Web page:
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Glen Ellyn to increase non-resident ambulance fees, charge for some services

Published: Wednesday, Nov. 27, 2013 7:53 p.m. CDT

GLEN ELLYN – In order to offset the costs of providing ambulance services, the village of Glen Ellyn recently approved increasing fees for non-residents and adding new fee categories for assistance that does not require hospital transport.

In Fiscal Year 2012-13, the village spent $1,055,372 on emergency medical services, according to village records. $774,544 was reimbursed through ambulance fees Glen Ellyn collected.

The new fee structure, approved unanimously by the Village Board Nov. 25, will increase non-resident fees by $103 to $1,200 or by $219 to $1,400, depending on the level of advanced life support needed. The non-resident fee for basic life support services and all residential fees will remain the same.

Two additional fee categories will be added for "Treat/No Transport" and "Citizen Assist" services.

The Treat/No Transport category applies to calls where medical service is given, but patients are not transported to a hospital. This could include instances where a paramedic provides insulin to a diabetic patient, and even though the person declines hospital care, the ambulance still must go to the hospital to restock its supplies, Assistant Village Manager Al Stonitsch said.

Citizen Assist calls typically involve helping an elderly person who has fallen at home or in a senior living facility. In these instances, no medicine or diagnostic equipment is used by paramedics, Stonitsch said.

These non-transport requests make up about a quarter of calls received by emergency management services in the village, according to village records.

Because they do not involve as many expense, the fees for these categories will be lower than what is charged for services that require patient transport, Stonitsch said.

"Agencies are very sensitive in how they set these rates, as you don't want to set them so high that you can all the sudden have the unintended consequence of discouraging the actual 911 call itself from patients who may become accustomed or know of this fee being so exorbitant, they don't have insurance and they don't bother calling 911," he said.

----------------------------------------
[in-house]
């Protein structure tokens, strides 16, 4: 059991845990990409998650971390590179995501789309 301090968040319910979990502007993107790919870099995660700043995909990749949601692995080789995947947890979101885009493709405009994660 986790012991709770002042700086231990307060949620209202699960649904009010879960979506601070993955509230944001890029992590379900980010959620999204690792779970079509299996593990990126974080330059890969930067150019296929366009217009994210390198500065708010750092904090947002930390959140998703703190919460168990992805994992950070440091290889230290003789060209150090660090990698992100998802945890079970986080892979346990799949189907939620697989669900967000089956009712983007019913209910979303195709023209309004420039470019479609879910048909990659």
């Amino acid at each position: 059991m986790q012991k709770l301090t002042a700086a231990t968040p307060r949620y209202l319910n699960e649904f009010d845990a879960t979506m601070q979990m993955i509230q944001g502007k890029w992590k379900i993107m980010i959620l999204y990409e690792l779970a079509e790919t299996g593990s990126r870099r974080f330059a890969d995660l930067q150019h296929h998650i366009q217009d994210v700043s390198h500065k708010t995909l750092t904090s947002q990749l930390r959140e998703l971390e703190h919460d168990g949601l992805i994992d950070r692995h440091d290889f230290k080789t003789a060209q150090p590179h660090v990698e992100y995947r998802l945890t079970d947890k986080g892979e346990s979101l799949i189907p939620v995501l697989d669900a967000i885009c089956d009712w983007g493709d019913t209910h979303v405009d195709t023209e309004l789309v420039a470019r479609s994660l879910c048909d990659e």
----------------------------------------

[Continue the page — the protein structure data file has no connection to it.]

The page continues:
The new fee structure will go into effect June 15, 2014.

Beginning in June 2015, fees will be increased annually by the Consumer Price Index or 2 percent, whichever is lower, according to village records. The rate structure also will be reviewed by village staff every five years or more.

While village staff proposed including a three-strike rule that would allow patients to use Citizen Assist services three times before being charged, trustees ultimately decided to omit the rule.

That decision stemmed from uncertainty about who would pay the fees for calls made to senior care facilities and whether it would be the facility itself or the resident, because trustees did not want to encourage facilities to rely on emergency medical services from the village.

The board agreed to recommend that staff examine developing a policy that would prevent facilities from abusing paramedic assistance as a way to avoid hiring more employees to provide services.

"I really would like to see us come back and take a look at a comprehensive abuse policy," Trustee Tim Elliott said.

Another future consideration includes introducing fees for technical rescues by the Glen Ellyn Volunteer Fire Company. These rescues could include vehicle extrications, which are typically covered under vehicle insurance policies.

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New fees

Treat/No Transport: $100 for residents, $150 for non-residentsCitizen Assist: $50 for residents, $100 for non-residents

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Expected annual fee revenues

Treat/No Transport: $15,000 to $20,000Citizen Assist: Less than $8,000

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